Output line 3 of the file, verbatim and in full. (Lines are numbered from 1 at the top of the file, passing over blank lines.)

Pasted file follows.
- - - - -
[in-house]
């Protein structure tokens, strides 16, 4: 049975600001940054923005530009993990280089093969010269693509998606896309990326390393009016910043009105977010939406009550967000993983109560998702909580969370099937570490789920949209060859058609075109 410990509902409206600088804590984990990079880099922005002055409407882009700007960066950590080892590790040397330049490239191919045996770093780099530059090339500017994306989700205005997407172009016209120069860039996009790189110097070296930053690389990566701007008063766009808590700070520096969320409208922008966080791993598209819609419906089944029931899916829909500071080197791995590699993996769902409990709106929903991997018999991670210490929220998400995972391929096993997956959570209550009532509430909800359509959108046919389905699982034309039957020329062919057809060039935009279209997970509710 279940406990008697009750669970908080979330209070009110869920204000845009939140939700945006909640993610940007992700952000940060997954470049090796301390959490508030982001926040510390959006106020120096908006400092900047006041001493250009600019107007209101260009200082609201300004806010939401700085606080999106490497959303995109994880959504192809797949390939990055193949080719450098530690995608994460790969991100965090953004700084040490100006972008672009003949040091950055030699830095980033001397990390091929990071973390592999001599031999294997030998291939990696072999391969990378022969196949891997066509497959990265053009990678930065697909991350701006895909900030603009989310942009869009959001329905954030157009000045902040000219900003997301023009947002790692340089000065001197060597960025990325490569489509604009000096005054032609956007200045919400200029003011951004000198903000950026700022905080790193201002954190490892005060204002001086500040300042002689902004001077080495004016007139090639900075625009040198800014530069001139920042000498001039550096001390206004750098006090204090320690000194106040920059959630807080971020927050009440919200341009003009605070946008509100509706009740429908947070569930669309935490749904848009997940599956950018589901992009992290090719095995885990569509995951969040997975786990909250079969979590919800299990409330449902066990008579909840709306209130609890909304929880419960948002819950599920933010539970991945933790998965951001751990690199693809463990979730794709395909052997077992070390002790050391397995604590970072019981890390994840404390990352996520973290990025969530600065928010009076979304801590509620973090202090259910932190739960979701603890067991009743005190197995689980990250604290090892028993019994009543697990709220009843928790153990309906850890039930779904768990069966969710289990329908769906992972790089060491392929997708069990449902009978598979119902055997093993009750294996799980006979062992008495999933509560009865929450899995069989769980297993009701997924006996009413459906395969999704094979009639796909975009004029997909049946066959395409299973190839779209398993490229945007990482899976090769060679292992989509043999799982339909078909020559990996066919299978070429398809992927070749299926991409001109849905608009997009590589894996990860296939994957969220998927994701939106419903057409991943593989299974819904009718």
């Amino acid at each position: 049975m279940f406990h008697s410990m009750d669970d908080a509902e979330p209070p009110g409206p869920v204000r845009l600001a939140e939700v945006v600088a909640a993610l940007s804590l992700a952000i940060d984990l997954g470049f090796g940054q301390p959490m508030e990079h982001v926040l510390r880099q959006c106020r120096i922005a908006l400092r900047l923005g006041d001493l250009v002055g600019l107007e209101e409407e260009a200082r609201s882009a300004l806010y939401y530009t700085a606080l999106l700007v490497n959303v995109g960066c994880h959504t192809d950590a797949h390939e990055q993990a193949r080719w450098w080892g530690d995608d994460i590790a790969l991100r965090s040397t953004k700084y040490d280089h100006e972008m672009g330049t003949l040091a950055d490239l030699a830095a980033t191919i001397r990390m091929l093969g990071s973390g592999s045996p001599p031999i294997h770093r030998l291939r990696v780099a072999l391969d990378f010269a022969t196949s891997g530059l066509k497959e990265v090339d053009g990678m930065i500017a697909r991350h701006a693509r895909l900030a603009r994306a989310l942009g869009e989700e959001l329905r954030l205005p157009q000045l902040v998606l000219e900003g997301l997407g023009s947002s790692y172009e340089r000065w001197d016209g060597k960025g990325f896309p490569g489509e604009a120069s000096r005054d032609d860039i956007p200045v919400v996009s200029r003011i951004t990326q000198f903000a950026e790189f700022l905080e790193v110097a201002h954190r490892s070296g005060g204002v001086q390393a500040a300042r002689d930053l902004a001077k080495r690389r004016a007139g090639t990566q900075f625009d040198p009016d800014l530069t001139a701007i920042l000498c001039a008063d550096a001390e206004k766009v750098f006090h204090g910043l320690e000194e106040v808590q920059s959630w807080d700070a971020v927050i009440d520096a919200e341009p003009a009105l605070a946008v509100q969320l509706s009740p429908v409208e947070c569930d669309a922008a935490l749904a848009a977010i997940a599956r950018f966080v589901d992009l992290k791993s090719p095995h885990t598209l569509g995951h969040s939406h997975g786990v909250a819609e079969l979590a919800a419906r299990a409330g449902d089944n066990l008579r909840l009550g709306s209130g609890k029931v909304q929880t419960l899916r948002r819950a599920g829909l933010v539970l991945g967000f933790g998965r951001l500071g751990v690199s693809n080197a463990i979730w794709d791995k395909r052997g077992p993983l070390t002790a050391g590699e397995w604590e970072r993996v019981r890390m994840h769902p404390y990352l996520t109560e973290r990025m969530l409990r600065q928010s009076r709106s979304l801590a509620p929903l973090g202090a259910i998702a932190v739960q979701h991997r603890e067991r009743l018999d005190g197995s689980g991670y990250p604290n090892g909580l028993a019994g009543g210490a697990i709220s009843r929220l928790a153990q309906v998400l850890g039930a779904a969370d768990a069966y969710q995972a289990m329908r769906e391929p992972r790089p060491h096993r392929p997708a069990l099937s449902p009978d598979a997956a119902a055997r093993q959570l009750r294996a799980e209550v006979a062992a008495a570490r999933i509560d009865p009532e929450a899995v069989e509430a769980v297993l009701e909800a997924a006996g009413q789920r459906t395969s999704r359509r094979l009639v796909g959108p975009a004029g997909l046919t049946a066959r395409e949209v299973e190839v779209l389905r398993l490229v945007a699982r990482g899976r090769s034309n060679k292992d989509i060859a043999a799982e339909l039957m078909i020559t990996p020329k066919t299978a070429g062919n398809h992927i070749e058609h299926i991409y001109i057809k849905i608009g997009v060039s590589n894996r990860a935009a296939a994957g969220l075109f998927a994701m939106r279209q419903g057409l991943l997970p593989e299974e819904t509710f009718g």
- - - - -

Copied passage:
């Amino acid at each position: 049975m279940f406990h008697s410990m009750d669970d908080a509902e979330p209070p009110g409206p869920v204000r845009l600001a939140e939700v945006v600088a909640a993610l940007s804590l992700a952000i940060d984990l997954g470049f090796g940054q301390p959490m508030e990079h982001v926040l510390r880099q959006c106020r120096i922005a908006l400092r900047l923005g006041d001493l250009v002055g600019l107007e209101e409407e260009a200082r609201s882009a300004l806010y939401y530009t700085a606080l999106l700007v490497n959303v995109g960066c994880h959504t192809d950590a797949h390939e990055q993990a193949r080719w450098w080892g530690d995608d994460i590790a790969l991100r965090s040397t953004k700084y040490d280089h100006e972008m672009g330049t003949l040091a950055d490239l030699a830095a980033t191919i001397r990390m091929l093969g990071s973390g592999s045996p001599p031999i294997h770093r030998l291939r990696v780099a072999l391969d990378f010269a022969t196949s891997g530059l066509k497959e990265v090339d053009g990678m930065i500017a697909r991350h701006a693509r895909l900030a603009r994306a989310l942009g869009e989700e959001l329905r954030l205005p157009q000045l902040v998606l000219e900003g997301l997407g023009s947002s790692y172009e340089r000065w001197d016209g060597k960025g990325f896309p490569g489509e604009a120069s000096r005054d032609d860039i956007p200045v919400v996009s200029r003011i951004t990326q000198f903000a950026e790189f700022l905080e790193v110097a201002h954190r490892s070296g005060g204002v001086q390393a500040a300042r002689d930053l902004a001077k080495r690389r004016a007139g090639t990566q900075f625009d040198p009016d800014l530069t001139a701007i920042l000498c001039a008063d550096a001390e206004k766009v750098f006090h204090g910043l320690e000194e106040v808590q920059s959630w807080d700070a971020v927050i009440d520096a919200e341009p003009a009105l605070a946008v509100q969320l509706s009740p429908v409208e947070c569930d669309a922008a935490l749904a848009a977010i997940a599956r950018f966080v589901d992009l992290k791993s090719p095995h885990t598209l569509g995951h969040s939406h997975g786990v909250a819609e079969l979590a919800a419906r299990a409330g449902d089944n066990l008579r909840l009550g709306s209130g609890k029931v909304q929880t419960l899916r948002r819950a599920g829909l933010v539970l991945g967000f933790g998965r951001l500071g751990v690199s693809n080197a463990i979730w794709d791995k395909r052997g077992p993983l070390t002790a050391g590699e397995w604590e970072r993996v019981r890390m994840h769902p404390y990352l996520t109560e973290r990025m969530l409990r600065q928010s009076r709106s979304l801590a509620p929903l973090g202090a259910i998702a932190v739960q979701h991997r603890e067991r009743l018999d005190g197995s689980g991670y990250p604290n090892g909580l028993a019994g009543g210490a697990i709220s009843r929220l928790a153990q309906v998400l850890g039930a779904a969370d768990a069966y969710q995972a289990m329908r769906e391929p992972r790089p060491h096993r392929p997708a069990l099937s449902p009978d598979a997956a119902a055997r093993q959570l009750r294996a799980e209550v006979a062992a008495a570490r999933i509560d009865p009532e929450a899995v069989e509430a769980v297993l009701e909800a997924a006996g009413q789920r459906t395969s999704r359509r094979l009639v796909g959108p975009a004029g997909l046919t049946a066959r395409e949209v299973e190839v779209l389905r398993l490229v945007a699982r990482g899976r090769s034309n060679k292992d989509i060859a043999a799982e339909l039957m078909i020559t990996p020329k066919t299978a070429g062919n398809h992927i070749e058609h299926i991409y001109i057809k849905i608009g997009v060039s590589n894996r990860a935009a296939a994957g969220l075109f998927a994701m939106r279209q419903g057409l991943l997970p593989e299974e819904t509710f009718g």